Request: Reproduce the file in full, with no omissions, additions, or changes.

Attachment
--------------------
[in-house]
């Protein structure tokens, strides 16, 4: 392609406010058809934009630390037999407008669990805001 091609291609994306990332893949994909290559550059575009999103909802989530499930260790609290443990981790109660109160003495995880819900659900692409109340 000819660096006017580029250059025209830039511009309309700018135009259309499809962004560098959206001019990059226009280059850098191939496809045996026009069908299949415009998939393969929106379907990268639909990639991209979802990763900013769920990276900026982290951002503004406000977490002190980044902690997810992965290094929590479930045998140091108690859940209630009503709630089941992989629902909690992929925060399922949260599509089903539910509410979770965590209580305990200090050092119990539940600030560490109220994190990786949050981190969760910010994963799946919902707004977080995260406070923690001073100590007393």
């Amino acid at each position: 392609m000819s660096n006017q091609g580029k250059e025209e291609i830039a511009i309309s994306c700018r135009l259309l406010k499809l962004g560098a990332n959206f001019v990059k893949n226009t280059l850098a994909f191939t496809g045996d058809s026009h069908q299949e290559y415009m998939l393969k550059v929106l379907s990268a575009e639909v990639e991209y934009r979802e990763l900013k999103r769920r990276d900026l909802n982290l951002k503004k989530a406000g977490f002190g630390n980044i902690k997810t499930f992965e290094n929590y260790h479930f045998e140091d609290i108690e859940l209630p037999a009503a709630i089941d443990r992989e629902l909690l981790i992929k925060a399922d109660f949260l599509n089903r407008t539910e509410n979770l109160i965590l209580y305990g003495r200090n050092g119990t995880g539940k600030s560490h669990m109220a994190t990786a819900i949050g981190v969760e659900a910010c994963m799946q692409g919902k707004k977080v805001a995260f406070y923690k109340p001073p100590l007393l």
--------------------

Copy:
[in-house]
């Protein structure tokens, strides 16, 4: 392609406010058809934009630390037999407008669990805001 091609291609994306990332893949994909290559550059575009999103909802989530499930260790609290443990981790109660109160003495995880819900659900692409109340 000819660096006017580029250059025209830039511009309309700018135009259309499809962004560098959206001019990059226009280059850098191939496809045996026009069908299949415009998939393969929106379907990268639909990639991209979802990763900013769920990276900026982290951002503004406000977490002190980044902690997810992965290094929590479930045998140091108690859940209630009503709630089941992989629902909690992929925060399922949260599509089903539910509410979770965590209580305990200090050092119990539940600030560490109220994190990786949050981190969760910010994963799946919902707004977080995260406070923690001073100590007393």
């Amino acid at each position: 392609m000819s660096n006017q091609g580029k250059e025209e291609i830039a511009i309309s994306c700018r135009l259309l406010k499809l962004g560098a990332n959206f001019v990059k893949n226009t280059l850098a994909f191939t496809g045996d058809s026009h069908q299949e290559y415009m998939l393969k550059v929106l379907s990268a575009e639909v990639e991209y934009r979802e990763l900013k999103r769920r990276d900026l909802n982290l951002k503004k989530a406000g977490f002190g630390n980044i902690k997810t499930f992965e290094n929590y260790h479930f045998e140091d609290i108690e859940l209630p037999a009503a709630i089941d443990r992989e629902l909690l981790i992929k925060a399922d109660f949260l599509n089903r407008t539910e509410n979770l109160i965590l209580y305990g003495r200090n050092g119990t995880g539940k600030s560490h669990m109220a994190t990786a819900i949050g981190v969760e659900a910010c994963m799946q692409g919902k707004k977080v805001a995260f406070y923690k109340p001073p100590l007393l």